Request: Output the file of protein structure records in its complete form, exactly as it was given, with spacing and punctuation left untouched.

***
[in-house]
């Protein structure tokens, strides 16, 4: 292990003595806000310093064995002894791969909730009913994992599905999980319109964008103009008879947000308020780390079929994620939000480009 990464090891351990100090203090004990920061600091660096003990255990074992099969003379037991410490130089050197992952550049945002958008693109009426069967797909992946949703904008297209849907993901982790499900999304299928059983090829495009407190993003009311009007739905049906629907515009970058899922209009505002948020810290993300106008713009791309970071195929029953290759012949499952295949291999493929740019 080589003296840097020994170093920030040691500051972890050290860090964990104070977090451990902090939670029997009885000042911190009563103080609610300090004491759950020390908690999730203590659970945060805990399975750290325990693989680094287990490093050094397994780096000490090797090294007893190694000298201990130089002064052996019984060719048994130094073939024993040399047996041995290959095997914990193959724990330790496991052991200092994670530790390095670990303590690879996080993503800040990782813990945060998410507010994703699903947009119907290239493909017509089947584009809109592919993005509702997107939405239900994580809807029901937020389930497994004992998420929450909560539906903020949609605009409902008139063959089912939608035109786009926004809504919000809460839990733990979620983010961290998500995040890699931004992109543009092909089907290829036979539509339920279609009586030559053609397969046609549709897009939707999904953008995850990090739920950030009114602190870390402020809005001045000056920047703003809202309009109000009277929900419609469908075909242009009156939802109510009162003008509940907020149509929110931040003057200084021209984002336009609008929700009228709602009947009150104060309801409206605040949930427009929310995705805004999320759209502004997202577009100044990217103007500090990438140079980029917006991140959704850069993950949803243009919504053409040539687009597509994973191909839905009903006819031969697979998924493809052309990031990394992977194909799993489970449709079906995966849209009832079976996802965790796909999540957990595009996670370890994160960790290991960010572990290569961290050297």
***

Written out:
[in-house]
């Protein structure tokens, strides 16, 4: 292990003595806000310093064995002894791969909730009913994992599905999980319109964008103009008879947000308020780390079929994620939000480009 990464090891351990100090203090004990920061600091660096003990255990074992099969003379037991410490130089050197992952550049945002958008693109009426069967797909992946949703904008297209849907993901982790499900999304299928059983090829495009407190993003009311009007739905049906629907515009970058899922209009505002948020810290993300106008713009791309970071195929029953290759012949499952295949291999493929740019 080589003296840097020994170093920030040691500051972890050290860090964990104070977090451990902090939670029997009885000042911190009563103080609610300090004491759950020390908690999730203590659970945060805990399975750290325990693989680094287990490093050094397994780096000490090797090294007893190694000298201990130089002064052996019984060719048994130094073939024993040399047996041995290959095997914990193959724990330790496991052991200092994670530790390095670990303590690879996080993503800040990782813990945060998410507010994703699903947009119907290239493909017509089947584009809109592919993005509702997107939405239900994580809807029901937020389930497994004992998420929450909560539906903020949609605009409902008139063959089912939608035109786009926004809504919000809460839990733990979620983010961290998500995040890699931004992109543009092909089907290829036979539509339920279609009586030559053609397969046609549709897009939707999904953008995850990090739920950030009114602190870390402020809005001045000056920047703003809202309009109000009277929900419609469908075909242009009156939802109510009162003008509940907020149509929110931040003057200084021209984002336009609008929700009228709602009947009150104060309801409206605040949930427009929310995705805004999320759209502004997202577009100044990217103007500090990438140079980029917006991140959704850069993950949803243009919504053409040539687009597509994973191909839905009903006819031969697979998924493809052309990031990394992977194909799993489970449709079906995966849209009832079976996802965790796909999540957990595009996670370890994160960790290991960010572990290569961290050297």